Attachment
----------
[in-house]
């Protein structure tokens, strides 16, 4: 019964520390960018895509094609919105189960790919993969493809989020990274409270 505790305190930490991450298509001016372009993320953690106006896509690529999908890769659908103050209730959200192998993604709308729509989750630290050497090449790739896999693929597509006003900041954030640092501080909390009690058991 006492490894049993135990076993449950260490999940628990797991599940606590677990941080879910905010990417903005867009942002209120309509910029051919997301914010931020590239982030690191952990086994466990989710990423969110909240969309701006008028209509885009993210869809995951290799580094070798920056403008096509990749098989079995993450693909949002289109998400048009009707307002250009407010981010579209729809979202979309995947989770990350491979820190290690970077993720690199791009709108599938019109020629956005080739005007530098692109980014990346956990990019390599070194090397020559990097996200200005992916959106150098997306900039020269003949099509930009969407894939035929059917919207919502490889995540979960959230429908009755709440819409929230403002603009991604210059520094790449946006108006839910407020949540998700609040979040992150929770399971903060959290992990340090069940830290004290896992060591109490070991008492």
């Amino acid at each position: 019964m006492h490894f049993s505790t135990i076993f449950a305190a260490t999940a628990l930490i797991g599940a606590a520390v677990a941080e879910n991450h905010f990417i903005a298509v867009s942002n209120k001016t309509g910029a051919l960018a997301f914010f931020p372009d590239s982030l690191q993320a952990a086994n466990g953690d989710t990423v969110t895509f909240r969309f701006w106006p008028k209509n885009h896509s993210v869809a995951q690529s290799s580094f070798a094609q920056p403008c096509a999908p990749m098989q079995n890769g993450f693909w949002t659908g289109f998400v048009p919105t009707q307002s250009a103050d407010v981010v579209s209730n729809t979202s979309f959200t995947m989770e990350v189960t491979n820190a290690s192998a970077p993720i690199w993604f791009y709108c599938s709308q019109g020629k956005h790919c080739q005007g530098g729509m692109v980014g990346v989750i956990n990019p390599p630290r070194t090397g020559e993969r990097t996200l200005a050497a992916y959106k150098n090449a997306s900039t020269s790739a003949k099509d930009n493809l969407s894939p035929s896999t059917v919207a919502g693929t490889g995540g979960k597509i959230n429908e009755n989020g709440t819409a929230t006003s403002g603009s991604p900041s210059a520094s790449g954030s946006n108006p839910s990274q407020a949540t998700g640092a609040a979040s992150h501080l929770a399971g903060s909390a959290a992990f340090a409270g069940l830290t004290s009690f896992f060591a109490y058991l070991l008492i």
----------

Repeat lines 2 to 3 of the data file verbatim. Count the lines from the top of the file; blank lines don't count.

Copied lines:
């Protein structure tokens, strides 16, 4: 019964520390960018895509094609919105189960790919993969493809989020990274409270 505790305190930490991450298509001016372009993320953690106006896509690529999908890769659908103050209730959200192998993604709308729509989750630290050497090449790739896999693929597509006003900041954030640092501080909390009690058991 006492490894049993135990076993449950260490999940628990797991599940606590677990941080879910905010990417903005867009942002209120309509910029051919997301914010931020590239982030690191952990086994466990989710990423969110909240969309701006008028209509885009993210869809995951290799580094070798920056403008096509990749098989079995993450693909949002289109998400048009009707307002250009407010981010579209729809979202979309995947989770990350491979820190290690970077993720690199791009709108599938019109020629956005080739005007530098692109980014990346956990990019390599070194090397020559990097996200200005992916959106150098997306900039020269003949099509930009969407894939035929059917919207919502490889995540979960959230429908009755709440819409929230403002603009991604210059520094790449946006108006839910407020949540998700609040979040992150929770399971903060959290992990340090069940830290004290896992060591109490070991008492």
């Amino acid at each position: 019964m006492h490894f049993s505790t135990i076993f449950a305190a260490t999940a628990l930490i797991g599940a606590a520390v677990a941080e879910n991450h905010f990417i903005a298509v867009s942002n209120k001016t309509g910029a051919l960018a997301f914010f931020p372009d590239s982030l690191q993320a952990a086994n466990g953690d989710t990423v969110t895509f909240r969309f701006w106006p008028k209509n885009h896509s993210v869809a995951q690529s290799s580094f070798a094609q920056p403008c096509a999908p990749m098989q079995n890769g993450f693909w949002t659908g289109f998400v048009p919105t009707q307002s250009a103050d407010v981010v579209s209730n729809t979202s979309f959200t995947m989770e990350v189960t491979n820190a290690s192998a970077p993720i690199w993604f791009y709108c599938s709308q019109g020629k956005h790919c080739q005007g530098g729509m692109v980014g990346v989750i956990n990019p390599p630290r070194t090397g020559e993969r990097t996200l200005a050497a992916y959106k150098n090449a997306s900039t020269s790739a003949k099509d930009n493809l969407s894939p035929s896999t059917v919207a919502g693929t490889g995540g979960k597509i959230n429908e009755n989020g709440t819409a929230t006003s403002g603009s991604p900041s210059a520094s790449g954030s946006n108006p839910s990274q407020a949540t998700g640092a609040a979040s992150h501080l929770a399971g903060s909390a959290a992990f340090a409270g069940l830290t004290s009690f896992f060591a109490y058991l070991l008492i």